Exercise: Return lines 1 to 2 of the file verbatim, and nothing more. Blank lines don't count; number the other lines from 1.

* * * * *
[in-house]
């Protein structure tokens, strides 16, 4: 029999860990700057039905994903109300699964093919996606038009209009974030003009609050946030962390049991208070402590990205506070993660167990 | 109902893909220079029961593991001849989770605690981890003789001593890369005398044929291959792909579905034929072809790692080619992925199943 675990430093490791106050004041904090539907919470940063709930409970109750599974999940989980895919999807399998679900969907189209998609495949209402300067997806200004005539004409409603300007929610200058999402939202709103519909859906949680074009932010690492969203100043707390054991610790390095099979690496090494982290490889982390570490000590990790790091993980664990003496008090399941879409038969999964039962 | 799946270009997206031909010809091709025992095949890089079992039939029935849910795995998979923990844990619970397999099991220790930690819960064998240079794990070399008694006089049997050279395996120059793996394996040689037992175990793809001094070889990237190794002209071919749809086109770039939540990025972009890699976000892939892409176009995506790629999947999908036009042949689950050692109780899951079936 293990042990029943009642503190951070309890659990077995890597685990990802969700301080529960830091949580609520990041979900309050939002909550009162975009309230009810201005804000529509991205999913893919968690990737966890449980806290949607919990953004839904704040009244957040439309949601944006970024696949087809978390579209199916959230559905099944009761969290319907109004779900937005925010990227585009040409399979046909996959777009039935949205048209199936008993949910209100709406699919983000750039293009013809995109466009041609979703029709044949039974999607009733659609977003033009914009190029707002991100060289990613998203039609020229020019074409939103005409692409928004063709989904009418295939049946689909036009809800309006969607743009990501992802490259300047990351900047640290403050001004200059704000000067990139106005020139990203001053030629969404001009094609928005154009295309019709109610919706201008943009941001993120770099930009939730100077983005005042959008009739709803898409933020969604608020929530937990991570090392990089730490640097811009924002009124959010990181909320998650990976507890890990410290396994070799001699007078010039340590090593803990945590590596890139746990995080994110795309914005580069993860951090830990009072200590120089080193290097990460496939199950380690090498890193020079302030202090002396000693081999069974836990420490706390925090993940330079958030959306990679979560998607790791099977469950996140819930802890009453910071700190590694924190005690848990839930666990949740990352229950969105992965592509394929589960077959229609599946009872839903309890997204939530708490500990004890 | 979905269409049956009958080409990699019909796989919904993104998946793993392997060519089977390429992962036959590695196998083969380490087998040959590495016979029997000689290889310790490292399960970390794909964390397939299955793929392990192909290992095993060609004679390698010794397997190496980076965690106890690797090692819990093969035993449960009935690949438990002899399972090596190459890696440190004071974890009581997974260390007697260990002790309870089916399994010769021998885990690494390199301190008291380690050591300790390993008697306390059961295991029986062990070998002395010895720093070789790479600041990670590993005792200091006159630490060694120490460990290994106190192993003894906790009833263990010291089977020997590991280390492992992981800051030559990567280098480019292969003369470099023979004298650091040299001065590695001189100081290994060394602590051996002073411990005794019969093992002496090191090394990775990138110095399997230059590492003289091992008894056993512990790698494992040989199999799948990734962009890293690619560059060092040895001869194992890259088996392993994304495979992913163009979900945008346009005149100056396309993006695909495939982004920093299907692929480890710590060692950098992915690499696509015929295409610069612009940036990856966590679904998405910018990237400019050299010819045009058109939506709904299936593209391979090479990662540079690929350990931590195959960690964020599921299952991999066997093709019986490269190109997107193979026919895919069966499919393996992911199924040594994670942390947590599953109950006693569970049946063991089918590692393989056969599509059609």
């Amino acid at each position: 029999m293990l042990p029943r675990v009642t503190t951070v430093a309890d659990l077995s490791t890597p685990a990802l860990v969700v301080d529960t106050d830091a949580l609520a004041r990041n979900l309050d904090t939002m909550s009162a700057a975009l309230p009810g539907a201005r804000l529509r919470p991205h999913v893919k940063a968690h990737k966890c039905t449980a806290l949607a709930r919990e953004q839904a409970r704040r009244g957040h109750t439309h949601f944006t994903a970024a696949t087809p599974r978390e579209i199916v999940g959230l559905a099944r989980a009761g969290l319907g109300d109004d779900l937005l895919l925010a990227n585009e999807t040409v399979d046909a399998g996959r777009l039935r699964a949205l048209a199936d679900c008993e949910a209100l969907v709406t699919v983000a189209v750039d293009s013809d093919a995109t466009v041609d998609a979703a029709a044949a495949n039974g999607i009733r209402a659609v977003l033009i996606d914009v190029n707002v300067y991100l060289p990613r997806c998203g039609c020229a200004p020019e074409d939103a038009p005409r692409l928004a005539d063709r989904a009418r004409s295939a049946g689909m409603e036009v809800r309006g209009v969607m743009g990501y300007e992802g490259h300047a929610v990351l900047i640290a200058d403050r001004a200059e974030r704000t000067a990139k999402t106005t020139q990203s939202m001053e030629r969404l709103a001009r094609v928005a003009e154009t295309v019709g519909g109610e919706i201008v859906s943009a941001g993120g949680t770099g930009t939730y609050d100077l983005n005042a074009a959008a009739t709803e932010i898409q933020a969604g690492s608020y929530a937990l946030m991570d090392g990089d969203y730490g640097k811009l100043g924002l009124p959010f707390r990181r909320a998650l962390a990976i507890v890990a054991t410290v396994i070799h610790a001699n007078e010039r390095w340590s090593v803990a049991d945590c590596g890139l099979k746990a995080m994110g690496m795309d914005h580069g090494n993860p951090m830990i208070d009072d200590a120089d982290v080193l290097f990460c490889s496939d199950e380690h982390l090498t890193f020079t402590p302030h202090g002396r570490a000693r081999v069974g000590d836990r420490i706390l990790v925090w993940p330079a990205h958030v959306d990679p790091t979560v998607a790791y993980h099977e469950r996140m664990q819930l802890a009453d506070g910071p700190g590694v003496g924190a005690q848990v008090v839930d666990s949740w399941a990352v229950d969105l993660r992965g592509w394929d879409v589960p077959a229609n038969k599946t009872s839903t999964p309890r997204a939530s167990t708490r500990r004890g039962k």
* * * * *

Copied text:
[in-house]
């Protein structure tokens, strides 16, 4: 029999860990700057039905994903109300699964093919996606038009209009974030003009609050946030962390049991208070402590990205506070993660167990 | 109902893909220079029961593991001849989770605690981890003789001593890369005398044929291959792909579905034929072809790692080619992925199943 675990430093490791106050004041904090539907919470940063709930409970109750599974999940989980895919999807399998679900969907189209998609495949209402300067997806200004005539004409409603300007929610200058999402939202709103519909859906949680074009932010690492969203100043707390054991610790390095099979690496090494982290490889982390570490000590990790790091993980664990003496008090399941879409038969999964039962 | 799946270009997206031909010809091709025992095949890089079992039939029935849910795995998979923990844990619970397999099991220790930690819960064998240079794990070399008694006089049997050279395996120059793996394996040689037992175990793809001094070889990237190794002209071919749809086109770039939540990025972009890699976000892939892409176009995506790629999947999908036009042949689950050692109780899951079936 293990042990029943009642503190951070309890659990077995890597685990990802969700301080529960830091949580609520990041979900309050939002909550009162975009309230009810201005804000529509991205999913893919968690990737966890449980806290949607919990953004839904704040009244957040439309949601944006970024696949087809978390579209199916959230559905099944009761969290319907109004779900937005925010990227585009040409399979046909996959777009039935949205048209199936008993949910209100709406699919983000750039293009013809995109466009041609979703029709044949039974999607009733659609977003033009914009190029707002991100060289990613998203039609020229020019074409939103005409692409928004063709989904009418295939049946689909036009809800309006969607743009990501992802490259300047990351900047640290403050001004200059704000000067990139106005020139990203001053030629969404001009094609928005154009295309019709109610919706201008943009941001993120770099930009939730100077983005005042959008009739709803898409933020969604608020929530937990991570090392990089730490640097811009924002009124959010990181909320998650990976507890890990410290396994070799001699007078010039340590090593803990945590590596890139746990995080994110795309914005580069993860951090830990009072200590120089080193290097990460496939199950380690090498890193020079302030202090002396000693081999069974836990420490706390925090993940330079958030959306990679979560998607790791099977469950996140819930802890009453910071700190590694924190005690848990839930666990949740990352229950969105992965592509394929589960077959229609599946009872839903309890997204939530708490500990004890 | 979905269409049956009958080409990699019909796989919904993104998946793993392997060519089977390429992962036959590695196998083969380490087998040959590495016979029997000689290889310790490292399960970390794909964390397939299955793929392990192909290992095993060609004679390698010794397997190496980076965690106890690797090692819990093969035993449960009935690949438990002899399972090596190459890696440190004071974890009581997974260390007697260990002790309870089916399994010769021998885990690494390199301190008291380690050591300790390993008697306390059961295991029986062990070998002395010895720093070789790479600041990670590993005792200091006159630490060694120490460990290994106190192993003894906790009833263990010291089977020997590991280390492992992981800051030559990567280098480019292969003369470099023979004298650091040299001065590695001189100081290994060394602590051996002073411990005794019969093992002496090191090394990775990138110095399997230059590492003289091992008894056993512990790698494992040989199999799948990734962009890293690619560059060092040895001869194992890259088996392993994304495979992913163009979900945008346009005149100056396309993006695909495939982004920093299907692929480890710590060692950098992915690499696509015929295409610069612009940036990856966590679904998405910018990237400019050299010819045009058109939506709904299936593209391979090479990662540079690929350990931590195959960690964020599921299952991999066997093709019986490269190109997107193979026919895919069966499919393996992911199924040594994670942390947590599953109950006693569970049946063991089918590692393989056969599509059609």